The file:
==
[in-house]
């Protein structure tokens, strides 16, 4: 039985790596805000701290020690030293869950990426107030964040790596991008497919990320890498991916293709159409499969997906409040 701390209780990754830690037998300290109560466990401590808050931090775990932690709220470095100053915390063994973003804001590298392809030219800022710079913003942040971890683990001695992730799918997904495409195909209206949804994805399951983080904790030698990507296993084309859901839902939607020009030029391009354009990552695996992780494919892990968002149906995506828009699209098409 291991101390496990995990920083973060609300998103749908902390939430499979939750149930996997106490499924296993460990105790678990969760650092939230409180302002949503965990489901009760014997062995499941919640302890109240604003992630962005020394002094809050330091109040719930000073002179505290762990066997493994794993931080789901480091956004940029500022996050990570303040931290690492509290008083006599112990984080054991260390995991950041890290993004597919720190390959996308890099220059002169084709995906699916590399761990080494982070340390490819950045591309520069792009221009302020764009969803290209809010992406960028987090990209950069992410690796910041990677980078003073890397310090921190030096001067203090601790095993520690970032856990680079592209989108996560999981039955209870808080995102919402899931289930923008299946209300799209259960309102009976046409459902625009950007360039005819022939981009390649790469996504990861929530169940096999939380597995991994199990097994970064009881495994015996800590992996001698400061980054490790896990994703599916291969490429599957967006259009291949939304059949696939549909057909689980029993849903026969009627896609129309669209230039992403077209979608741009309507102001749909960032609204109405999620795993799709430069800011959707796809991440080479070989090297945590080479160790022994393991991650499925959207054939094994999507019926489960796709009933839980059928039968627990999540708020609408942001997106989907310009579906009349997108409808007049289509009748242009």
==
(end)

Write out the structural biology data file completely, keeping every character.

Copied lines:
[in-house]
């Protein structure tokens, strides 16, 4: 039985790596805000701290020690030293869950990426107030964040790596991008497919990320890498991916293709159409499969997906409040 701390209780990754830690037998300290109560466990401590808050931090775990932690709220470095100053915390063994973003804001590298392809030219800022710079913003942040971890683990001695992730799918997904495409195909209206949804994805399951983080904790030698990507296993084309859901839902939607020009030029391009354009990552695996992780494919892990968002149906995506828009699209098409 291991101390496990995990920083973060609300998103749908902390939430499979939750149930996997106490499924296993460990105790678990969760650092939230409180302002949503965990489901009760014997062995499941919640302890109240604003992630962005020394002094809050330091109040719930000073002179505290762990066997493994794993931080789901480091956004940029500022996050990570303040931290690492509290008083006599112990984080054991260390995991950041890290993004597919720190390959996308890099220059002169084709995906699916590399761990080494982070340390490819950045591309520069792009221009302020764009969803290209809010992406960028987090990209950069992410690796910041990677980078003073890397310090921190030096001067203090601790095993520690970032856990680079592209989108996560999981039955209870808080995102919402899931289930923008299946209300799209259960309102009976046409459902625009950007360039005819022939981009390649790469996504990861929530169940096999939380597995991994199990097994970064009881495994015996800590992996001698400061980054490790896990994703599916291969490429599957967006259009291949939304059949696939549909057909689980029993849903026969009627896609129309669209230039992403077209979608741009309507102001749909960032609204109405999620795993799709430069800011959707796809991440080479070989090297945590080479160790022994393991991650499925959207054939094994999507019926489960796709009933839980059928039968627990999540708020609408942001997106989907310009579906009349997108409808007049289509009748242009």